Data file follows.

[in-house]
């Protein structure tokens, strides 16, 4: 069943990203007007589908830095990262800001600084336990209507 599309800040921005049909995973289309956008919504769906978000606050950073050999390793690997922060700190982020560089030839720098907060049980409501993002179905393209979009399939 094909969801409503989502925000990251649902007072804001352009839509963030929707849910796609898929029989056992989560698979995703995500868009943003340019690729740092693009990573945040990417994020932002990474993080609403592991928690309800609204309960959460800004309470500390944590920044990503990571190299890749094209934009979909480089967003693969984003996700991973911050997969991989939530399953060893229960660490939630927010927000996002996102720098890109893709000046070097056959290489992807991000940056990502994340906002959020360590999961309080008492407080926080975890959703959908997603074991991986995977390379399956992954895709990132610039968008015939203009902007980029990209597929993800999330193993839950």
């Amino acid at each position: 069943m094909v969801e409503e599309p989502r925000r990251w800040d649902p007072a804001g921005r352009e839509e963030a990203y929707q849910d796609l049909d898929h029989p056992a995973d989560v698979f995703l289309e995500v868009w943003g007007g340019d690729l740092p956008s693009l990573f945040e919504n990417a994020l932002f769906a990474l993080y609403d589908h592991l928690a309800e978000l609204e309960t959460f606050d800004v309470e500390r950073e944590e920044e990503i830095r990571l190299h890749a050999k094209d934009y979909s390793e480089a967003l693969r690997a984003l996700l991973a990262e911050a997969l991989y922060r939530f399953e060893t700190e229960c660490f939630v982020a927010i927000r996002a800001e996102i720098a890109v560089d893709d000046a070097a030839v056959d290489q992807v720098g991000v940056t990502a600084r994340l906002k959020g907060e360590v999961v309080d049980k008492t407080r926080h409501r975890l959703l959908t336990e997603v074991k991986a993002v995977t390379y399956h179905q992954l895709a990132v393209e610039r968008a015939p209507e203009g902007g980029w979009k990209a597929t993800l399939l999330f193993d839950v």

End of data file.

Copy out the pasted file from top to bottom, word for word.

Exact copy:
[in-house]
């Protein structure tokens, strides 16, 4: 069943990203007007589908830095990262800001600084336990209507 599309800040921005049909995973289309956008919504769906978000606050950073050999390793690997922060700190982020560089030839720098907060049980409501993002179905393209979009399939 094909969801409503989502925000990251649902007072804001352009839509963030929707849910796609898929029989056992989560698979995703995500868009943003340019690729740092693009990573945040990417994020932002990474993080609403592991928690309800609204309960959460800004309470500390944590920044990503990571190299890749094209934009979909480089967003693969984003996700991973911050997969991989939530399953060893229960660490939630927010927000996002996102720098890109893709000046070097056959290489992807991000940056990502994340906002959020360590999961309080008492407080926080975890959703959908997603074991991986995977390379399956992954895709990132610039968008015939203009902007980029990209597929993800999330193993839950």
């Amino acid at each position: 069943m094909v969801e409503e599309p989502r925000r990251w800040d649902p007072a804001g921005r352009e839509e963030a990203y929707q849910d796609l049909d898929h029989p056992a995973d989560v698979f995703l289309e995500v868009w943003g007007g340019d690729l740092p956008s693009l990573f945040e919504n990417a994020l932002f769906a990474l993080y609403d589908h592991l928690a309800e978000l609204e309960t959460f606050d800004v309470e500390r950073e944590e920044e990503i830095r990571l190299h890749a050999k094209d934009y979909s390793e480089a967003l693969r690997a984003l996700l991973a990262e911050a997969l991989y922060r939530f399953e060893t700190e229960c660490f939630v982020a927010i927000r996002a800001e996102i720098a890109v560089d893709d000046a070097a030839v056959d290489q992807v720098g991000v940056t990502a600084r994340l906002k959020g907060e360590v999961v309080d049980k008492t407080r926080h409501r975890l959703l959908t336990e997603v074991k991986a993002v995977t390379y399956h179905q992954l895709a990132v393209e610039r968008a015939p209507e203009g902007g980029w979009k990209a597929t993800l399939l999330f193993d839950v």